Finding a new CEO for a troubled company isn’t easy

Ben Bradford Jun 11, 2019
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Spencer Platt/Getty Images

Finding a new CEO for a troubled company isn’t easy

Ben Bradford Jun 11, 2019
Spencer Platt/Getty Images
HTML EMBED:
COPY

One of the world’s biggest banks can’t seem to find anyone who wants to run it. The top job at Wells Fargo has been open for more than two months, ever since former CEO Tim Sloan resigned in March. He was the second chief executive to step down at the bank in less than three years.

Today, the Wall Street Journal reported that two of the top candidates for the job have dropped out of the hunt.

A lot of us would probably take the $15 million-plus salary that the CEO of Wells Fargo will likely draw. But Alex Thomson at executive search firm Odgers Berndtson says most of us probably aren’t right for the job.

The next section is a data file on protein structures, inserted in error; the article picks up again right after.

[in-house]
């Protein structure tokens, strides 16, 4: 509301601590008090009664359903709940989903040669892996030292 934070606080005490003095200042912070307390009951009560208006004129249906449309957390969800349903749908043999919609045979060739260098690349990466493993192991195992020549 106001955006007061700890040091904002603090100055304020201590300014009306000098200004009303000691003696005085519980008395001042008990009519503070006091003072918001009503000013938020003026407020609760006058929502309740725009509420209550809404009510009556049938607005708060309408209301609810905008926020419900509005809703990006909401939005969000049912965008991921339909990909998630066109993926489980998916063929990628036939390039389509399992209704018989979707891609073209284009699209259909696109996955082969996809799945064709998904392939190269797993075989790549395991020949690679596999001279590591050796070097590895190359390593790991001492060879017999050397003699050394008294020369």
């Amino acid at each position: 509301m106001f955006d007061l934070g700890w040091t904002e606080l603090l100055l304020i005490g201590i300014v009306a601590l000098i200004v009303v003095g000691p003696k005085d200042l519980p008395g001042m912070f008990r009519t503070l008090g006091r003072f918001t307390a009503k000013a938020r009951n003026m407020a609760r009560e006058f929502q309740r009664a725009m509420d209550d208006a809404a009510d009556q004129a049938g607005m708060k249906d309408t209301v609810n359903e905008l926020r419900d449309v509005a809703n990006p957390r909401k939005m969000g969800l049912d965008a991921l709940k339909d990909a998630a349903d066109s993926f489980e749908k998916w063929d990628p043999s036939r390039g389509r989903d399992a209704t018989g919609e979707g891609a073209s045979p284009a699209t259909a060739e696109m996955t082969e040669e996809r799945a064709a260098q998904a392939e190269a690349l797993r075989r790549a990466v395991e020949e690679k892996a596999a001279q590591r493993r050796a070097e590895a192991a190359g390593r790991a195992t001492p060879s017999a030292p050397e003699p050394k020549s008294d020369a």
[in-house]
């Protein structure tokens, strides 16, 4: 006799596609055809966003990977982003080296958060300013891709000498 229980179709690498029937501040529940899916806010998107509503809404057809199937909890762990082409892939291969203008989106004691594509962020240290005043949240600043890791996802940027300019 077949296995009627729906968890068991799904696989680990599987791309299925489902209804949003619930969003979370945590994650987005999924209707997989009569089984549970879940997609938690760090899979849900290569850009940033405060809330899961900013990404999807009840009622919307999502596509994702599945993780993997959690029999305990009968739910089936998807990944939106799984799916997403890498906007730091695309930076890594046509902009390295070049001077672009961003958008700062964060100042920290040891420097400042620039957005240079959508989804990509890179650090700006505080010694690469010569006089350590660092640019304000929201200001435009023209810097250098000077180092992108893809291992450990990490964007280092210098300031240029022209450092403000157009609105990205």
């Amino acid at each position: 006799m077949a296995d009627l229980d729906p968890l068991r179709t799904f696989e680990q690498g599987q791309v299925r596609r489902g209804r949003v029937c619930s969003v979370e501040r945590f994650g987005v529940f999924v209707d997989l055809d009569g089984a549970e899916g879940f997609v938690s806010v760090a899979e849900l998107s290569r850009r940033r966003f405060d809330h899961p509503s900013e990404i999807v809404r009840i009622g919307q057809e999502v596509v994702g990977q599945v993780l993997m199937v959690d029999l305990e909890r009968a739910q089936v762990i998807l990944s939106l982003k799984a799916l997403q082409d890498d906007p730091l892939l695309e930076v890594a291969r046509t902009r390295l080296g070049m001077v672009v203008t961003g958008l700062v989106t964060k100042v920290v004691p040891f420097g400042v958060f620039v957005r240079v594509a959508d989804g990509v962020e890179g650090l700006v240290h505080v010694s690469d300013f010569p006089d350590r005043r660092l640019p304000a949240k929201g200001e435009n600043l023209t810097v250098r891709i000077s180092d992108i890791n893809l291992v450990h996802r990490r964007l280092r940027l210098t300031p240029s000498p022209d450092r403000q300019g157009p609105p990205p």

“There are only a few people who can run a 260,000 employee, 70 million customer worldwide bank,” he said. “So finding that person, right from the get-go, is not easy.”

Those people are already making a lot of money in other jobs that don’t have the headaches that Wells Fargo does. Regulators have cracked down on the bank after employees created fake accounts and charged unnecessary fees. The past two CEOs have resigned after facing scathing questions from Congress.

This isn’t your typical executive search, according to Robin Ferracone at compensation consultancy Farient Advisors.

“I think they do have to offer a premium,” she said.

And if that doesn’t attract a CEO with a proven track record, Wells Fargo is going to need to turn to the second string, Farracone said.

“Somebody who may be one level below that, but has shown tremendous capability in terms of leading an organization and executing change,” she said.

There, troubled companies may find plenty of potential candidates, says Thomson at Odgers Berndtston.

“For some people, that’s the challenge,” he said. “Because if you do create shareholder value and end up as a success, you really have branded your career in a really positive way.”

The downside of picking a second-stringer is that it’s a big risk for a company that’s already in trouble. Wells Fargo declined to comment for this story.

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